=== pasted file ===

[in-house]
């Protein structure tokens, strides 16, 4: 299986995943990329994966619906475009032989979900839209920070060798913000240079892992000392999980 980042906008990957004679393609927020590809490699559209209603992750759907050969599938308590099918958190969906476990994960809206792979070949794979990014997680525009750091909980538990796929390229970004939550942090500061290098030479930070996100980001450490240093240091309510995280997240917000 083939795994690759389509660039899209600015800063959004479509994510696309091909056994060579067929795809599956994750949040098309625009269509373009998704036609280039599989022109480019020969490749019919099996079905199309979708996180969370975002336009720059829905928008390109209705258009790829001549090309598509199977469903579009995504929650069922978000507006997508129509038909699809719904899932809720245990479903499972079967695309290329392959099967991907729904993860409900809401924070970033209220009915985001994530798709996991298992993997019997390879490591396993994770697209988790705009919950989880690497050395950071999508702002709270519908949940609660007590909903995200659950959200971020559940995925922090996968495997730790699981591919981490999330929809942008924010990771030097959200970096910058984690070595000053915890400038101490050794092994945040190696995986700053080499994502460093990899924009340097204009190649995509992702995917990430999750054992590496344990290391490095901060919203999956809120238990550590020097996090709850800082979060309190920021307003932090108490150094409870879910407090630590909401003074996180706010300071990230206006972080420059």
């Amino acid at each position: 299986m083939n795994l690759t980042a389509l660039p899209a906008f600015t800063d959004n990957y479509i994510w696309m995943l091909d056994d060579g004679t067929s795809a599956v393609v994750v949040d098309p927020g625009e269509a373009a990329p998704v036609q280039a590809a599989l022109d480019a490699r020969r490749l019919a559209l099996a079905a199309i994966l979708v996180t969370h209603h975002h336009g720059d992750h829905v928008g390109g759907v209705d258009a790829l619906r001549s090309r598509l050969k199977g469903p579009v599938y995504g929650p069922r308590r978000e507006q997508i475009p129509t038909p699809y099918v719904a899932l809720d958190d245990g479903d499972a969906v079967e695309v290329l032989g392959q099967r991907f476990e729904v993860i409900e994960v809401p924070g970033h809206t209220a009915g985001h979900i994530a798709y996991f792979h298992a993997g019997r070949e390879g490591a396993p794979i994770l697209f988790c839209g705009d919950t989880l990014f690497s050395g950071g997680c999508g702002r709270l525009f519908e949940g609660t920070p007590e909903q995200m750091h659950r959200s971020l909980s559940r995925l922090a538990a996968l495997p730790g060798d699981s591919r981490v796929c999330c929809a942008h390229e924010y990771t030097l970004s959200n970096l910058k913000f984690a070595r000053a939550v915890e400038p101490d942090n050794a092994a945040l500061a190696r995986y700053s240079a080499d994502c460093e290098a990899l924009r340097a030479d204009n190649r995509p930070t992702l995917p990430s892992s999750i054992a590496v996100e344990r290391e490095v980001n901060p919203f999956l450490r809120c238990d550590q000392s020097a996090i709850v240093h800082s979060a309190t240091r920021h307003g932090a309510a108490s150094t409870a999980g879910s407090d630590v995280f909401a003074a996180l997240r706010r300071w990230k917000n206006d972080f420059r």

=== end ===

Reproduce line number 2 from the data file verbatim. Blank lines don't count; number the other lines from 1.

């Protein structure tokens, strides 16, 4: 299986995943990329994966619906475009032989979900839209920070060798913000240079892992000392999980 980042906008990957004679393609927020590809490699559209209603992750759907050969599938308590099918958190969906476990994960809206792979070949794979990014997680525009750091909980538990796929390229970004939550942090500061290098030479930070996100980001450490240093240091309510995280997240917000 083939795994690759389509660039899209600015800063959004479509994510696309091909056994060579067929795809599956994750949040098309625009269509373009998704036609280039599989022109480019020969490749019919099996079905199309979708996180969370975002336009720059829905928008390109209705258009790829001549090309598509199977469903579009995504929650069922978000507006997508129509038909699809719904899932809720245990479903499972079967695309290329392959099967991907729904993860409900809401924070970033209220009915985001994530798709996991298992993997019997390879490591396993994770697209988790705009919950989880690497050395950071999508702002709270519908949940609660007590909903995200659950959200971020559940995925922090996968495997730790699981591919981490999330929809942008924010990771030097959200970096910058984690070595000053915890400038101490050794092994945040190696995986700053080499994502460093990899924009340097204009190649995509992702995917990430999750054992590496344990290391490095901060919203999956809120238990550590020097996090709850800082979060309190920021307003932090108490150094409870879910407090630590909401003074996180706010300071990230206006972080420059």